WMittens Thu 24-Oct-13 20:11:04

'Losing' the manual skill

This is probably the main concern about going auto, but it's going be become less and less of an issue - the variety of clutchless transmissions are becoming much more popular, with some models/trims already only available with auto/flappy-paddle gearboxes (some Porsche 911s, Renault Clio RS, BMW M5).

Within 5 to 10 years I would expect automatics (including automated manuals) to be the large majority of new car sales with manuals being a "purist's" option.

Electronic parking brake/hill start assist

This may take some of the faffing out of the equation (as you don't have to think about it), but it won't cure bad clutch control - if you're ham-footed with the clutch you will still stall (and it's quicker to reapply a manual handbrake to stop yourself rolling back). An automatic would be a better option.

WMittens Thu 24-Oct-13 20:16:04

MadameJosephine

...and I'm told they get worse mileage but IMO it's worth it

Certainly true of old automatic transmissions, but the newer ones are often touted as being the more fuel efficient choice* and efficiency is a lot of what is driving auto adoption.

Newer gearboxes now may have seven, eight or even nine different gear ratios, so the gearbox ECU can keep the engine in 'eco' operating conditions for more of the time.

*Whether or not that stacks up against real world experience is a different matter.

WMittens Thu 24-Oct-13 20:23:42

I find autos need a bit more planning, especially with small engines. I have a 4-litre, 290hp car with an auto gearbox and there is a small delay when setting off between pressing the gas pedal and the car moving forward (apart from the usual torque converter auto creep). You do get used to it, but balancing clutch, throttle and handbrake gives you much more control.

Similar problem with overtaking - despite a big engine and kickdown on the gearbox (floor the throttle and it changes to the lowest suitable gear for the best acceleration) you still need good forward planning on the "do I?/don't I?" overtakes. Even with the engine screaming away there's a significant pause before it makes progress, and a couple of times the overtaking opportunity has been lost because of it. Again, a manual gearbox and clutch means you have more control over the available acceleration.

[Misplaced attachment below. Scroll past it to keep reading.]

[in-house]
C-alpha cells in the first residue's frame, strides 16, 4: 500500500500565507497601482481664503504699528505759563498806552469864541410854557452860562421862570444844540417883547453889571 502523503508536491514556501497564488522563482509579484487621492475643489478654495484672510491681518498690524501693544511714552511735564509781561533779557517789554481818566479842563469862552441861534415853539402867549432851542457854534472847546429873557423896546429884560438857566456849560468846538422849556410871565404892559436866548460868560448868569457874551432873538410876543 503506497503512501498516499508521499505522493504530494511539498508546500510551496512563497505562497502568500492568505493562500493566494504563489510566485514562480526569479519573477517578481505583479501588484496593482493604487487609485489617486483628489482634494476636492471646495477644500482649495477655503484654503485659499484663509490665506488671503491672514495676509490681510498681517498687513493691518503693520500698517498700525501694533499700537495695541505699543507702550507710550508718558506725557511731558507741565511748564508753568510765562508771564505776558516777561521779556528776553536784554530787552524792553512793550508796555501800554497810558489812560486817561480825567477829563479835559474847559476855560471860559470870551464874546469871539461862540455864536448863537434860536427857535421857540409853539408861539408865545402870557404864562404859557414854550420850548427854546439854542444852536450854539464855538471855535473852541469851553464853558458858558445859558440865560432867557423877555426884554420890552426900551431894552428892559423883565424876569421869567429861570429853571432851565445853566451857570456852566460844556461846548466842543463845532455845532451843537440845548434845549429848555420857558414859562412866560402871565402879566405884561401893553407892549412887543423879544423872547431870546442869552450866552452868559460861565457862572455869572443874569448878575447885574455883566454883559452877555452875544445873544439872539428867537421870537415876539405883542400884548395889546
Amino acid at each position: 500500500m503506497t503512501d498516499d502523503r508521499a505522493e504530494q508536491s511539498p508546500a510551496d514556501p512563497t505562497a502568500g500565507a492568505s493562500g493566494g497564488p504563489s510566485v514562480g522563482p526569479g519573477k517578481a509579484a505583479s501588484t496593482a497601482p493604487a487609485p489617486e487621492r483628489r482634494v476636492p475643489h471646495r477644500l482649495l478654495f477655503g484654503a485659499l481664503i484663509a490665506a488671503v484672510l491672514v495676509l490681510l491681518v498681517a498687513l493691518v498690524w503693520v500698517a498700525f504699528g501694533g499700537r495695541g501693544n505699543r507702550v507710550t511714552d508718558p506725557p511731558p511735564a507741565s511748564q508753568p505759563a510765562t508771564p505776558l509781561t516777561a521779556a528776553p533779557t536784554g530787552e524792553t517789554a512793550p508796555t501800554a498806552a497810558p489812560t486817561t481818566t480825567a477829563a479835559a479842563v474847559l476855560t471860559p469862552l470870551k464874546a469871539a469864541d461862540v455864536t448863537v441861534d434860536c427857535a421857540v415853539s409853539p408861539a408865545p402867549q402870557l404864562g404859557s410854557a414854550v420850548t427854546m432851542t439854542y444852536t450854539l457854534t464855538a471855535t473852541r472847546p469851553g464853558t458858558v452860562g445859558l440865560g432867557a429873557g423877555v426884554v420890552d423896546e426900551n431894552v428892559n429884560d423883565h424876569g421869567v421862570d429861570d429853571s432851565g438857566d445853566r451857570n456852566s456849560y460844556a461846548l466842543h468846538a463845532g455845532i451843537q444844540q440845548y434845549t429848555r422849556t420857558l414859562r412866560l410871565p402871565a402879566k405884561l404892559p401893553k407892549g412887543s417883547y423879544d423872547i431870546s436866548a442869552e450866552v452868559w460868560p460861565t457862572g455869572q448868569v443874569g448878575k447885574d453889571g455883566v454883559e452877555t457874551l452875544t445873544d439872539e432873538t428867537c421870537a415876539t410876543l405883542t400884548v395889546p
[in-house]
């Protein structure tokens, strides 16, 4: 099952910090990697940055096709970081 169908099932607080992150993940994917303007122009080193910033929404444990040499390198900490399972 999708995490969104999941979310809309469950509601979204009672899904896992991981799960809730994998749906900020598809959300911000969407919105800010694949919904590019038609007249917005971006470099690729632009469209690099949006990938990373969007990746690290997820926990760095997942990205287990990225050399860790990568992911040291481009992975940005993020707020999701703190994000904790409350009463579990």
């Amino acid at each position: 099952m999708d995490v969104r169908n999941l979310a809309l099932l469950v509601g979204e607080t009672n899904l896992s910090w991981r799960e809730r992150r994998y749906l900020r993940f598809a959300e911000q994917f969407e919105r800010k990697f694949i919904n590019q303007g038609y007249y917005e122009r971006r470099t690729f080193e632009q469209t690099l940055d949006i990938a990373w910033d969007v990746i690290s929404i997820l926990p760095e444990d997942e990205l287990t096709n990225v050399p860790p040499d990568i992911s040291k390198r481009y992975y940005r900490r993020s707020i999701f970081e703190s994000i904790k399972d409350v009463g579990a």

CurrerBell Fri 25-Oct-13 18:15:34

That's interesting - thanks for all the info.

I've just seen the VW Up and really want one! We are considering it as a cheap second car for me, and DH could keep the FR-V or trade it in for a Golf.

However, the automatic version of the Up is more expensive and doesn't sound too great really - very slow to respond. I might have to see if I can cope with the manual... I just have to keep telling myself that I used to drive without any major problems prior to the FR-V (I swear it's the car that's the problem, not me!!).

Coolforcatz Fri 25-Oct-13 18:47:27

If you're looking at the VW Up then consider the Skoda Citigo, it's exactly the same car and has some cracking deals, it's better VFM than the VW. I'm looking at them myself too.

CurrerBell Sun 27-Oct-13 20:34:11

Thanks, I have looked at the Citigo and it might be good as a second car in the future. After a weekend looking at cars we've settled on a Golf DSG (automatic) as the main family car. I'm actually looking forward to driving again! I think I'll stick to automatics from now on - so much easier. smile

octanegirl Thu 31-Oct-13 08:00:54

If a manual makes you nervous, buy an auto. Simples.